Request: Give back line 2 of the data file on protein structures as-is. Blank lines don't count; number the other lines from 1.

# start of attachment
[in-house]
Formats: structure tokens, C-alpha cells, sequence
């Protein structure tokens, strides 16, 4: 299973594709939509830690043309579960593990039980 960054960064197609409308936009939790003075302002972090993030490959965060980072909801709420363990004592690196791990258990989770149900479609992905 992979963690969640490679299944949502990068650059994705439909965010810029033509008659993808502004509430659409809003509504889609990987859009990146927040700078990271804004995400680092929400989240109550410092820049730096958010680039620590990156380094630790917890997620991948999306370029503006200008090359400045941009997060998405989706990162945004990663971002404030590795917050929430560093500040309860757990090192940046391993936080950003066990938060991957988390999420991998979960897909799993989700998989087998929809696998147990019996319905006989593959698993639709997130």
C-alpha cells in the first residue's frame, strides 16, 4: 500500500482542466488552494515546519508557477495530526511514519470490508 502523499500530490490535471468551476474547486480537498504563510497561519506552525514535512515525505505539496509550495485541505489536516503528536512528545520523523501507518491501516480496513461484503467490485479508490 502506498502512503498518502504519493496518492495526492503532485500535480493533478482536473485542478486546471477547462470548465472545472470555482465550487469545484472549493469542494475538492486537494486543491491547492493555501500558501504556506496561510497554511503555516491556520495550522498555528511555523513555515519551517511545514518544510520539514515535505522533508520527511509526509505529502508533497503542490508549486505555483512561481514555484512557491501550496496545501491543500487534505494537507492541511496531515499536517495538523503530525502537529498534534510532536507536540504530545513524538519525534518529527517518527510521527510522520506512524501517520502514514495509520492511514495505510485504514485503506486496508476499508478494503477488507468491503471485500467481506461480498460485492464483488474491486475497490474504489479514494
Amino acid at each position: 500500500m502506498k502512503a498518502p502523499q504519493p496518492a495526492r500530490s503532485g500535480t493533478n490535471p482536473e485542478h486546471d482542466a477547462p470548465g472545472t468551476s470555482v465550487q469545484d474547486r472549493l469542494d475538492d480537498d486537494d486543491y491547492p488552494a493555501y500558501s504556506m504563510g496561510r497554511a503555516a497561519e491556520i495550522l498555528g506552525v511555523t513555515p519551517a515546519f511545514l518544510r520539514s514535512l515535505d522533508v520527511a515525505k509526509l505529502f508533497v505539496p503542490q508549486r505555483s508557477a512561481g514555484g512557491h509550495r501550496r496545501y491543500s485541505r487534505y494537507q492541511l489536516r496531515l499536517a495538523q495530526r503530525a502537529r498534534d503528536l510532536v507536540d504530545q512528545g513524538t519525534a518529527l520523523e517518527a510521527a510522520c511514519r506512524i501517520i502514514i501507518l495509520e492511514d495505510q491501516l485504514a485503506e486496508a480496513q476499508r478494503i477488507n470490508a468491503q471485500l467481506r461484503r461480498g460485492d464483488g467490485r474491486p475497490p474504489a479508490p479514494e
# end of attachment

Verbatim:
Formats: structure tokens, C-alpha cells, sequence